skidartist
    Member

    as is the comparison with some 3rd world countries who apparently do not have the problem.

    Not really a meaningful statement for the MP to make, as dyslexia only exists statistically if you are prepared to define it. And anyone can choose their own definition and choose to ‘see’ it or not. My brother is dyslexic but when my folks raised concerns with his primary school head, he stated "nobody in this school is working-class enough to be dyslexic or middle-class enough to be autistic". Charmer.

    If you don’t have a definition for dyslexia then its easy to define someone as being anything else, the headteacher used the euphemism ‘nice’ as a way of saying that my bro was thick. For along time there has been a not-too-helpful definition of dyslexia in this country, which is to define it as someone who is otherwise intellectually bright but has specific difficulties in reading and writing. That assumes that difficulties with reading and writing amongst the less intelligent is a result in them being too thick to read and write.

    Reading and writing isn’t a higher intellectual function – people with Downs Syndrome can read and write. Chimps can be taught to write. Its a skill set that is independent of intellect and has only been part of human history for a short time. Just a few hundred years in some societies. So up until recently reading difficulties amongst the less academic kids have been overlooked.

    Its part of our schooling so because such a large part of our childhood involves being taught to read and write we assume its a long and difficult skill to learn. North american indians had no history of written language, but on introduction to it by settlers the whole society was literate within a year.

    But whats quite amusing is that dyslexia can be overcome, and one of the ways of overcoming it are through different methods of learning that compensate for the obstacles that that those students face. So by suggesting implementing those methods multilaterally, as our friendly MP is suggesting, you have to accept that dyslexia exists because his proposed methods directly address it.

    He’s proving not disproving its existence, further proof that his ability to write is not a measure of his own intellectual abilities.

    Badger
    Member

    Oh for F*cks sake!

    Yet again another ill informed ignorant idiot comes out banging the old "it doesn’t exist" "blame the teachers" "they’re just lazy" routine!

    I am dyslexic – I love to read, I have three degrees now and I’m working on my PhD as well as lots of published work so to view dyslexia (as this MP has) as only a problem spelling or reading is like saying being paraplegic means you can’t feel your toes! Well yes sort of but thats just a symptom of a larger problem.

    When I got an ed psych to test me my LEA said there was no such disability as dyslexia, my college said I was just bad at exams and my secondary school had assumed I was just not that bright…. it took me years of fighting to get any help – and in the end after failing my A levels the first time we just paid for a private ed psych consultation. When I showed them the results that I had an IQ of 155, a reading age off the scale and that the difference between my actual ability and my written expression in exams was huge they reluctantly (after being threatened with being sued) let me have what my ed psych report said I should have to make exams "a level and equal test" – thats important! I didn’t want an unfair advantage just a level and equal chance as everyone else!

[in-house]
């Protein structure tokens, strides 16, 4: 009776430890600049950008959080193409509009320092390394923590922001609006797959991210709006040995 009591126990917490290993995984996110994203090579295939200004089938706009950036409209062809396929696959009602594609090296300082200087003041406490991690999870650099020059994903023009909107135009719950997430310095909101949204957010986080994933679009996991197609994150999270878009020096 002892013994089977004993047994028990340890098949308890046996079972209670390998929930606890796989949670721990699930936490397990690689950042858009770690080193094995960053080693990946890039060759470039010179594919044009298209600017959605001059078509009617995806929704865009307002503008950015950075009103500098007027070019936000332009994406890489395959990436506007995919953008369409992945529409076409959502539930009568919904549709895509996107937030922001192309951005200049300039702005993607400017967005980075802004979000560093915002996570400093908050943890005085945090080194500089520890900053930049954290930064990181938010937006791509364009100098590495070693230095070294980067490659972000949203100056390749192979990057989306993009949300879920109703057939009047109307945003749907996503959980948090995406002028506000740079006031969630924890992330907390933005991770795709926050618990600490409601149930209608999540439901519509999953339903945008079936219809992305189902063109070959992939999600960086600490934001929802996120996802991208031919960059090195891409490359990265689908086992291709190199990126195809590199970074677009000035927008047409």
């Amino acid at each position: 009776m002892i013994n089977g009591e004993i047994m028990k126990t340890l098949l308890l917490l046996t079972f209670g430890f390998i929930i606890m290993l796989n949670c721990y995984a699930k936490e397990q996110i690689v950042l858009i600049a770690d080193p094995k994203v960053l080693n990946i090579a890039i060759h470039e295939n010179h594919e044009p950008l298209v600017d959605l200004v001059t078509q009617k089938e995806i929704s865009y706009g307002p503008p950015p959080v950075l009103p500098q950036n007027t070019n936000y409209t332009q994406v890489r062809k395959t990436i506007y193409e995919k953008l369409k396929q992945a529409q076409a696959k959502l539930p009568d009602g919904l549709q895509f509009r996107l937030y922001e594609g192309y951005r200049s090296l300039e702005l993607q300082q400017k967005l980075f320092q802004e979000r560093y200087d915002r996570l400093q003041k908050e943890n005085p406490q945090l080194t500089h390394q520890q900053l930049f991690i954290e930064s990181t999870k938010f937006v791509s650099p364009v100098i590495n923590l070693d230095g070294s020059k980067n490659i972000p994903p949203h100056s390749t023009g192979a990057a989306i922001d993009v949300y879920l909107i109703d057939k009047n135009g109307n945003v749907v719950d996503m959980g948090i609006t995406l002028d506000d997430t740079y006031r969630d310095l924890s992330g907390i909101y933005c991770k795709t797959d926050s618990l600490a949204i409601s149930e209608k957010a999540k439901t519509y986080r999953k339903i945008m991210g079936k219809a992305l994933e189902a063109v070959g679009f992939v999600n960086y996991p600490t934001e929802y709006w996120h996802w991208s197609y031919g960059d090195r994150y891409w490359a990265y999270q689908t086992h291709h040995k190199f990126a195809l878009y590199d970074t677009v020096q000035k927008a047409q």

Result: I went from two Es and two Us at A level to an A two Bs and a C in one year and the only difference was a bit of extra time in the exam and being allowed to use a computer to type my answers.

    After this my LEA finally got sued for discrimination and admitted that maybe the other LEAs in the country might be right that dyslexia did exist.

    So after finally getting to a stage where the school system helps those with dyslexia rather than leaving them to flounder on their own, to hear some idiot MP take the most simplistic grasp of the issue and mouth off to the press with his ill-informed ignorant twaddle really p*sses me off. Its a complete retrograde step and if you ask me most teachers, far from using it as an excuse for bad performance, should be applauded for doing the right thing – actually looking after the needs of the only people who matter in their job… the pupils.

    Next time this MP should learn about what he’s talking about before opening his mouth (or in this case talking out his arse).

    ****t

    (Rant over)

    owenfackrell
    Member

    But, when rpesenting it (particularly in writing) her thoughts become jumbled and broken. It makes sense to her, but is confusing to the person reading/listenting.

    How about if she reads back or listens to a recording of herself?
    When i do this i nearly always read it as it seems in my head and not what is acctually writen on the page it is only if i come back to it a week or more later do i spot the mistakes which can be a simmple as ramdon capitalization through to it being complete gibberish. There are times that i find it frustrating but for 95% of my life it doesn’t effect me any more than my colour blindness.